Britain's energy bills freeze could prove much less costly than feared by early next year, as City forecasters predict that gas prices will plunge this winter following a successful scramble across Europe to fill reserves.
A halving in gas prices in the coming months would push average household bills below the £2,500 limit set by the Government’s Energy Price Guarantee, slashing the cost of the intervention, according to estimates by Deutsche Bank.
The Chancellor said on Friday that the overall cost of supporting households and businesses for the next six months could be £60bn. However, wholesale gas prices have plunged from record highs in recent weeks after promises of more intervention on energy in Europe and successful efforts to fill storage before the winter.
Some forecasters have predicted prices will drop much further and benchmark European and UK natural gas prices have fallen for four consecutive weeks with gas storage on the Continent almost 90pc full.
Deutsche UK economist Sanjay Raja said that current prices imply household energy bills being close to an average £5,000 if the price cap was still being used to set costs.
However, if prices across Europe did halve this winter as expected by some forecasters, it would push UK bills to £2,500, below the cap set by the Government’s Energy Price Guarantee.
He said: “Then it would be the cost of suspending the green levy only, as the Ofgem Price Cap would have sunk to just around £2,500.
“At £150 per household [the green levy suspension] would cost the Chancellor something like £4.2bn per annum.”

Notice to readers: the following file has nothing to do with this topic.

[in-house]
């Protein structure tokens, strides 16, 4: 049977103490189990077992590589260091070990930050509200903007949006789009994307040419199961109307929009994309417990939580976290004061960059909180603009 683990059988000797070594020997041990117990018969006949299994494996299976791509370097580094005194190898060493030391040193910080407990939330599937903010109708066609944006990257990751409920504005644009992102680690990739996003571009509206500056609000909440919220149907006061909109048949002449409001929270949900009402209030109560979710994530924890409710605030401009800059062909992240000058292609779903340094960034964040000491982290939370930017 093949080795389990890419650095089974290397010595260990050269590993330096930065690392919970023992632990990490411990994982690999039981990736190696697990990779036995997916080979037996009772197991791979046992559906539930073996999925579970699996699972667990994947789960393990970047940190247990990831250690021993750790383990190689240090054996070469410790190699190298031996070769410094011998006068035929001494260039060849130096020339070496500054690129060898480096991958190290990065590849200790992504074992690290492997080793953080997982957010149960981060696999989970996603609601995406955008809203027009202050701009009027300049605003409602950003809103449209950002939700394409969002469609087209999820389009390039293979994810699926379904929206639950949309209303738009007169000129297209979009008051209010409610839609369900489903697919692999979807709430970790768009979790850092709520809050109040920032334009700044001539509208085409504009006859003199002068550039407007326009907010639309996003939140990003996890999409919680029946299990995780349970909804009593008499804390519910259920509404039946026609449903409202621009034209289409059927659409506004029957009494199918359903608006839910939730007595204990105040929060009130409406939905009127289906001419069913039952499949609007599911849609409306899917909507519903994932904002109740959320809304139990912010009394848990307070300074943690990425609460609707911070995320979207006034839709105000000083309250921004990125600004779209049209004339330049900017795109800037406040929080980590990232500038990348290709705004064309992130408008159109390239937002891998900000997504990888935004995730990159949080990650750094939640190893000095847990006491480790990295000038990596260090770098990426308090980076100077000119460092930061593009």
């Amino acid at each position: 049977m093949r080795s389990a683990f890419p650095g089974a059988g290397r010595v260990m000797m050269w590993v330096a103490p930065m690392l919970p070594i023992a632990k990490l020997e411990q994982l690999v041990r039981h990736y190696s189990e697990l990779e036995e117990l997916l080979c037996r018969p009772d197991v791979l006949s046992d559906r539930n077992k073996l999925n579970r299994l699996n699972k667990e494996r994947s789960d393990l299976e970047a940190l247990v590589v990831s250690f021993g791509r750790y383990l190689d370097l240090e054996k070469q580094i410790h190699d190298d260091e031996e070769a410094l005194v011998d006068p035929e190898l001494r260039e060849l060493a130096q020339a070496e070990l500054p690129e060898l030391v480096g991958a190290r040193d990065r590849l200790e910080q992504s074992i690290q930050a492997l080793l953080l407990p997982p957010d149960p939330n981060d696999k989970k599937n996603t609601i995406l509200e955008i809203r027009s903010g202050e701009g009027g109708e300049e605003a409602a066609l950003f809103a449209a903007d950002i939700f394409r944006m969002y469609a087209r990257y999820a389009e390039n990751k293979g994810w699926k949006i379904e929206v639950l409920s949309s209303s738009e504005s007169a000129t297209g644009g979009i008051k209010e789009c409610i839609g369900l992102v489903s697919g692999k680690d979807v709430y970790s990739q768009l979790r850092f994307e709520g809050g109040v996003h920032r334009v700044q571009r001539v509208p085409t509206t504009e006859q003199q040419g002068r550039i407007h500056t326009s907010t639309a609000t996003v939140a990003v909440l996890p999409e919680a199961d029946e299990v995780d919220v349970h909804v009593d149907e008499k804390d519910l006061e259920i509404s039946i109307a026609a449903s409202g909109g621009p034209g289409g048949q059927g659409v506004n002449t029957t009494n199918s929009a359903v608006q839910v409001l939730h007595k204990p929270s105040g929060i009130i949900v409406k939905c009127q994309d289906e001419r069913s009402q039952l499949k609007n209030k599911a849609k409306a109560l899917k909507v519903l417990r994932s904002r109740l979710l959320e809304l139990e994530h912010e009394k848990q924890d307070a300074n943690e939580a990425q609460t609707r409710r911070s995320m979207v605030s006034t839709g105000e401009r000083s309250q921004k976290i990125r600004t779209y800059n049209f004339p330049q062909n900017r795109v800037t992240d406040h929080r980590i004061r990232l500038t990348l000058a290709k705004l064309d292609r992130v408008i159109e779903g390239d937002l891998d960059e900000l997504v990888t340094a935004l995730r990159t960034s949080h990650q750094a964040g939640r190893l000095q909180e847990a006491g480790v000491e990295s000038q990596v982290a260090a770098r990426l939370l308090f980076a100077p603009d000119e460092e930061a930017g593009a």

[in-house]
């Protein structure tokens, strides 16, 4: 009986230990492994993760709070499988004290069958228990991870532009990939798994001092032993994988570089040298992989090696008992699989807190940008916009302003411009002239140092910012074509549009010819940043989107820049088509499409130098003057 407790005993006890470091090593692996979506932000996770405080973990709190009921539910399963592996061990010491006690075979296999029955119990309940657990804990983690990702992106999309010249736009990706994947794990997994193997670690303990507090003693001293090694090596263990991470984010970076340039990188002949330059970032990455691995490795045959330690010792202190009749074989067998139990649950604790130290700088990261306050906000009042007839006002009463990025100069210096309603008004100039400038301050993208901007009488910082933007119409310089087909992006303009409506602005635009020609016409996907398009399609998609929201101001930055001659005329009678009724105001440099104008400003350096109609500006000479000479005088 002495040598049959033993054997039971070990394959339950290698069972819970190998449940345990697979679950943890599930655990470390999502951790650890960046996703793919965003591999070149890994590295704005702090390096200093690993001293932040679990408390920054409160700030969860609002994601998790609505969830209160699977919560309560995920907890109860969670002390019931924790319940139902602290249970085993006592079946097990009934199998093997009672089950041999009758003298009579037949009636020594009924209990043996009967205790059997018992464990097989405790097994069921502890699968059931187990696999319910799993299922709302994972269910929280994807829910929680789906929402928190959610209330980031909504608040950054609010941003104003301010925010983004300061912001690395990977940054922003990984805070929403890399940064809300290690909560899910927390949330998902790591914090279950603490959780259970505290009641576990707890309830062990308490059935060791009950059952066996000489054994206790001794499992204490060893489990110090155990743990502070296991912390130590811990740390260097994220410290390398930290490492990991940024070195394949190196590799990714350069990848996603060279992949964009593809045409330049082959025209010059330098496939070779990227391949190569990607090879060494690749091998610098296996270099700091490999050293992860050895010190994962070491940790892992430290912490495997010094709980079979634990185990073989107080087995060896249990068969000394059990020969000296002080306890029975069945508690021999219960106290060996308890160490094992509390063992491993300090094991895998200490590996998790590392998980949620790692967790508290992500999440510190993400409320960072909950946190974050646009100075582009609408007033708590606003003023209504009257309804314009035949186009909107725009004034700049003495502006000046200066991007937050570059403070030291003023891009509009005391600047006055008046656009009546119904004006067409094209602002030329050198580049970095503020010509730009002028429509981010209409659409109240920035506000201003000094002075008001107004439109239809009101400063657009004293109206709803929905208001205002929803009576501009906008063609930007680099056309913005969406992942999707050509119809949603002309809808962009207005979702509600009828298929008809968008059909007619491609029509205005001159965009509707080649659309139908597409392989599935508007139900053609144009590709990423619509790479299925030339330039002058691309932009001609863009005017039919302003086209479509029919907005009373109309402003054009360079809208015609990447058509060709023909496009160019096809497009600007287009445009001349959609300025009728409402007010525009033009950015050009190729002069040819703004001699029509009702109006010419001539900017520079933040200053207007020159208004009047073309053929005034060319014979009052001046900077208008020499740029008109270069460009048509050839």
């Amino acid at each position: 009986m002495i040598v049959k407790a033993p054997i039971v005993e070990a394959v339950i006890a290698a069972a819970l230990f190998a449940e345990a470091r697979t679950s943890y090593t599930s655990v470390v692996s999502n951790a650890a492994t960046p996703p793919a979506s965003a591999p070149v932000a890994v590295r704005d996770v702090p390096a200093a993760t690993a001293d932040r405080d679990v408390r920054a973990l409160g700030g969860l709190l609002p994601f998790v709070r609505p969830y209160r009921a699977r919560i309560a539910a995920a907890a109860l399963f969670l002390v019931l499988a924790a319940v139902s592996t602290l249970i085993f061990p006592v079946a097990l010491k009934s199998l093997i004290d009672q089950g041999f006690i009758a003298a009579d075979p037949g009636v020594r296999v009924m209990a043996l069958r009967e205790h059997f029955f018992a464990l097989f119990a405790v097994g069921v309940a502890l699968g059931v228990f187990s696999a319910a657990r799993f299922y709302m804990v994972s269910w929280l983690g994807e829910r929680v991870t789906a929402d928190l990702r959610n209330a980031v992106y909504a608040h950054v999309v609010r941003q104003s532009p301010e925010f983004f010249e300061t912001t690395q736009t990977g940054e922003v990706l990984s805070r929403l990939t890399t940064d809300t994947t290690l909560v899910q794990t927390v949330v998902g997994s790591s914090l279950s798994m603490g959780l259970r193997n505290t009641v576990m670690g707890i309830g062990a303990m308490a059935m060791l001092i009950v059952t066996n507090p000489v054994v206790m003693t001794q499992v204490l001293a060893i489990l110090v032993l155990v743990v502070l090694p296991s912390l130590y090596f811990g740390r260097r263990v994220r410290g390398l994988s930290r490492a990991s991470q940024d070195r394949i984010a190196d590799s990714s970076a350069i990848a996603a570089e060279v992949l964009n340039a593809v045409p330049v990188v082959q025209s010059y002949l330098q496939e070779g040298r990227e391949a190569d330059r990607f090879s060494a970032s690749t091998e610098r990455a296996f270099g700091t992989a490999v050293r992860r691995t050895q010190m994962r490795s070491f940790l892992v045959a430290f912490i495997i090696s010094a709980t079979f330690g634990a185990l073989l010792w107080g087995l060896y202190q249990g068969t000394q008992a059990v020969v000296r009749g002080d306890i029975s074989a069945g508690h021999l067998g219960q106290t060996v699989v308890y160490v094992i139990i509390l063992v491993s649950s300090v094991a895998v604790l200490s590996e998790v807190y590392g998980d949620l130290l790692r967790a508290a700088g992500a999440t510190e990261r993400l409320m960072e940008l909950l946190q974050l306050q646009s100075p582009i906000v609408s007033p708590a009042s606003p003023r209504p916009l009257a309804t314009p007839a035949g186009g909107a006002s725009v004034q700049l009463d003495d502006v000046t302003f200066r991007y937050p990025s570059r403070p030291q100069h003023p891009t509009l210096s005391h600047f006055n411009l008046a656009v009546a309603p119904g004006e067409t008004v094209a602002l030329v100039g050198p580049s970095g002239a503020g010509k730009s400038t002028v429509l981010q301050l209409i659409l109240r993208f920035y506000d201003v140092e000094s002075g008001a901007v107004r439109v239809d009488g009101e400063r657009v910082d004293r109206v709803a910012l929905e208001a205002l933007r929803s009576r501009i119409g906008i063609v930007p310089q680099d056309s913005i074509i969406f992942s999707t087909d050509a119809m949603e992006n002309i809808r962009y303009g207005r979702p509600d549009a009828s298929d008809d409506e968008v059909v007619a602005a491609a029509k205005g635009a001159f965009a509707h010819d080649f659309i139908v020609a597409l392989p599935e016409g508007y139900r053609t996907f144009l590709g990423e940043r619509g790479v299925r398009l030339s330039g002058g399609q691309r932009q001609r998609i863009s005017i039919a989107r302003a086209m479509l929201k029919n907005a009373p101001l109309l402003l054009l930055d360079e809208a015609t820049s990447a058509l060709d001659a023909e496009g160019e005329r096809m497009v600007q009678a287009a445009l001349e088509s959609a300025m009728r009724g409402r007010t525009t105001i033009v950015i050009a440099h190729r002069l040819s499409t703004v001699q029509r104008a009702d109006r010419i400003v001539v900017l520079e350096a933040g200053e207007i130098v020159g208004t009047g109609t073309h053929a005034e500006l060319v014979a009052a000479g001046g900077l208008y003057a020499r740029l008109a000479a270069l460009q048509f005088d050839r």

The guarantee was predicted to cost as much as £150bn when it was announced but the final blow to the Exchequer will depend on the direction of wholesale gas prices this winter.
Goldman Sachs has projected that prices in Europe will fall from above €200 per megawatt hour earlier this month to below €100 by the first quarter of 2023 after the storage boost. UK gas prices closely track those in Europe and have dropped by more than 50pc since the record peak in August.
Cutting the cost of the energy bills support would be a major boost to the Exchequer as markets baulk at the huge borrowing planned by the Chancellor.
UK Government borrowing costs soared by the most on record on Friday after Mr Kwarteng pledged to ramp up bond sales to pay for tax cuts. Plans to sell an extra £72bn of gilts to fund the mini-Budget sent the benchmark 10-year gilt yield soaring to 3.8pc on Friday, levels not seen in more than a decade.